Interviews

Caffeine – the drug that’s boosting hundreds of new SMEs

7 min read

27 March 2015

The growth of the coffee shop is one of the biggest changes to our high streets in recent years. Over the last decade or a host of new places to drink coffee ranging from big chains to independent boutique shops have dotted every street, as well as shopping centres, stations and airports.

Next month the London Coffee Festival, followed immediately by UK Coffee Week (4th to 10th May), will see a celebration of the country’s love of coffee and showcase the work that the industry is doing to help the most vulnerable contributors to its success around the world. 

According to consultancy Allegra Strategies, the branded coffee chain sector had a turnover of £2.6bn across 5,531 outlets in 2013. Its report, Project Café13 UK, showed that the sector enjoyed a growth in sales of 9.3 per cent and outlet growth of 5.9 per cent. Allegra forecasts that the total UK coffee shop market will have more than 20,500 outlets and a turnover of £8.7bn by 2018.

Tesco’s decision to put a major investment into medium sized coffee shop chain Harris and Hoole, originally set up by three siblings, Nick, Andrew and Laura Tolley, and to take a non-controlling interest further demonstrated the appeal of coffee shops, especially those in the smaller end of the market.

Peter Dore-Smith had enjoyed a career in the catering industry before he set up his own coffee shop business, Kaffeine, in August 2009, having arrived in the UK from Australia in 2005. 

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“I’d seen good quality coffee shops working well in Australia and I was sure that they could work here too,” he said. “I’d noticed here that people were getting used to drinking good coffee instead of going to the pub, for instance, and making better coffee at home.”

As well as the quality of the coffee Dore-Smith believed there was gap in the market for a shop that had a great atmosphere, high quality good and better service than was typically available in many cafes at the time.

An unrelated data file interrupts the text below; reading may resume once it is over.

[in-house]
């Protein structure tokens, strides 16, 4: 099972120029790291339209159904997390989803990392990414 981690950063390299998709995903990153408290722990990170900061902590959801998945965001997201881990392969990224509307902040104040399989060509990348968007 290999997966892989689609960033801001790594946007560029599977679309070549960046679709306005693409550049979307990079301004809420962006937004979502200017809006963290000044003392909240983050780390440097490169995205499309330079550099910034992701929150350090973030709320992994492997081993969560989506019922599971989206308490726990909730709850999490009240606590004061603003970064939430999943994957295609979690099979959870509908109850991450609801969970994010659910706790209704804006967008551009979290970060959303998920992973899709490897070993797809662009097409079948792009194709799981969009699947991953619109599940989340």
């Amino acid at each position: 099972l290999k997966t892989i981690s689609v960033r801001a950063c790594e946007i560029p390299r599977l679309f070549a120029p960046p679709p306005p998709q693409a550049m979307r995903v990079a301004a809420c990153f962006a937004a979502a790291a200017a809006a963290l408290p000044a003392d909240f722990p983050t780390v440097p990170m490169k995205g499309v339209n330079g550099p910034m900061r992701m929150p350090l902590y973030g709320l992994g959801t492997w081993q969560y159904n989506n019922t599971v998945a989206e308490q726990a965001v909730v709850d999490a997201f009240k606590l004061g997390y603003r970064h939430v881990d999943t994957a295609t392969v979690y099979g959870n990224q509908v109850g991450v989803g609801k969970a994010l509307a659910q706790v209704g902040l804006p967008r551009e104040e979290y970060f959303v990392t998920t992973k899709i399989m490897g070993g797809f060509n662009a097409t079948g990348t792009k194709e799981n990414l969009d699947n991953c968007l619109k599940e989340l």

The business has grown “steadily not exponentially,” he said. The first branch of Kaffeine is in Great Titchfield Street, above Oxford Street in London’s garment district and the second is nearby in Eastcastle Street.

Although making coffee all day and chatting to customers might sound like something of a charmed life for many harassed SME owners, running a coffee business is hard work, Dore-Smith is keen to stress. It’s worth noting that Harris and Hoole have closed some shops since it joined forces with Tesco.

Dore-Smith and his wife, who doesn’t work for the business, saved up for nearly four years to raise at least some of the capital for their business. They then approached the banks. Given that this was late 2008 the response was not encouraging. 

“We’d raised 40 per cent of what we needed and we asked them for the remaining 60 per cent,” he explains. “NatWest said ‘no’ and so we approached HSBC who were interested but wanted us to put in 60 per cent against their 40 per cent.” A well written business plan with detailed information about costs financial projections as well as his 20 years’ experience of the hospitality industry, helped he believes. 

The strategy was to differentiate Kaffeine from the large chains that were already well established at this stage. This included using around 20g of coffee for a standard cup rather than the 14g norm. The company also pays close to the London Living Wage.
The current coffee shop culture reflects changes in the way people live and work, according to Jeffrey Young, managing director of Allegra Strategies, which has been studying the sector for 16 years. 

“We’re more mobile and the coffee shop is a third space for many of us,” he said. This new generation of coffee entrepreneurs come from a wide variety of backgrounds. Some have escaped from a big company and decided to do their own thing although a background in hospitality and catering is more typical.

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“The key to success is to invest in the product and create a space that people really want to visit.” 

Coffee shop owners are more likely to come unstuck, his research shows, when they under estimate the initial outlay and when they try and cut corners on elements such as décor and investing in properly trained staff and experienced baristas.

The actual coffee in your latte or cappuccino accounts for around just five per cent of the total price you pay – usually less than the milk, Young reveals, but coffee shop owners have to cover the usual business costs such as wage bills, rent, utilities and insurance among others. 

Paper cups cost around 12p each. Issues such as cash flow and getting the margins right are familiar to any coffee shop owner, he says. Coffee shops usually have to be on expensive, high street locations. 

Money often comes from angel investors, either those already in the hospitality business or entrepreneurs who simply like the idea of investing in something that they see as interesting. 

“The sums involved don’t usually attract interest from Venture Capitalists but we do find that coffee shops are often profitable,” he says. “We’ve got about 185 on our data base and we haven’t seen many closures. Some businesses can have profits or around £100,000 a year while others are just washing their faces but it’s still a good business to be in.”

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